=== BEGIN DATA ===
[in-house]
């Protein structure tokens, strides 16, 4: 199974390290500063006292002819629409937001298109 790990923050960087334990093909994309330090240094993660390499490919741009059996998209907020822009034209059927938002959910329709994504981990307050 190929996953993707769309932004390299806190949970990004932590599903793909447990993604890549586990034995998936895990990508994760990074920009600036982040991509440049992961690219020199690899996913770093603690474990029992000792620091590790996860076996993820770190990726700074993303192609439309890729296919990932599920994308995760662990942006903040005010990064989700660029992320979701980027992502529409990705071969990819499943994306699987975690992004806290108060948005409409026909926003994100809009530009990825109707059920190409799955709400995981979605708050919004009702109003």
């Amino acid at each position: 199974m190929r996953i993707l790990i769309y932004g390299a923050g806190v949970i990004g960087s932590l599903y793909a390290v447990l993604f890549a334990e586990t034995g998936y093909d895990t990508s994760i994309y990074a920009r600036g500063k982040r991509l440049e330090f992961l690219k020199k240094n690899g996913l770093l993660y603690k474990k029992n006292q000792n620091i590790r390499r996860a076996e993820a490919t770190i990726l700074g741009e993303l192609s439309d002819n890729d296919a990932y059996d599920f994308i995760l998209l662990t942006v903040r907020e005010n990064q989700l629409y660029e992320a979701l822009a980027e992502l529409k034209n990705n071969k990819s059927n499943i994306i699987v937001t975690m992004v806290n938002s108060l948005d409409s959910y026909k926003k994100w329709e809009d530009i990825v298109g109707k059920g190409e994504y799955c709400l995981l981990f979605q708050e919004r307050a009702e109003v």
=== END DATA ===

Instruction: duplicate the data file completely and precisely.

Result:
[in-house]
């Protein structure tokens, strides 16, 4: 199974390290500063006292002819629409937001298109 790990923050960087334990093909994309330090240094993660390499490919741009059996998209907020822009034209059927938002959910329709994504981990307050 190929996953993707769309932004390299806190949970990004932590599903793909447990993604890549586990034995998936895990990508994760990074920009600036982040991509440049992961690219020199690899996913770093603690474990029992000792620091590790996860076996993820770190990726700074993303192609439309890729296919990932599920994308995760662990942006903040005010990064989700660029992320979701980027992502529409990705071969990819499943994306699987975690992004806290108060948005409409026909926003994100809009530009990825109707059920190409799955709400995981979605708050919004009702109003």
């Amino acid at each position: 199974m190929r996953i993707l790990i769309y932004g390299a923050g806190v949970i990004g960087s932590l599903y793909a390290v447990l993604f890549a334990e586990t034995g998936y093909d895990t990508s994760i994309y990074a920009r600036g500063k982040r991509l440049e330090f992961l690219k020199k240094n690899g996913l770093l993660y603690k474990k029992n006292q000792n620091i590790r390499r996860a076996e993820a490919t770190i990726l700074g741009e993303l192609s439309d002819n890729d296919a990932y059996d599920f994308i995760l998209l662990t942006v903040r907020e005010n990064q989700l629409y660029e992320a979701l822009a980027e992502l529409k034209n990705n071969k990819s059927n499943i994306i699987v937001t975690m992004v806290n938002s108060l948005d409409s959910y026909k926003k994100w329709e809009d530009i990825v298109g109707k059920g190409e994504y799955c709400l995981l981990f979605q708050e919004r307050a009702e109003v």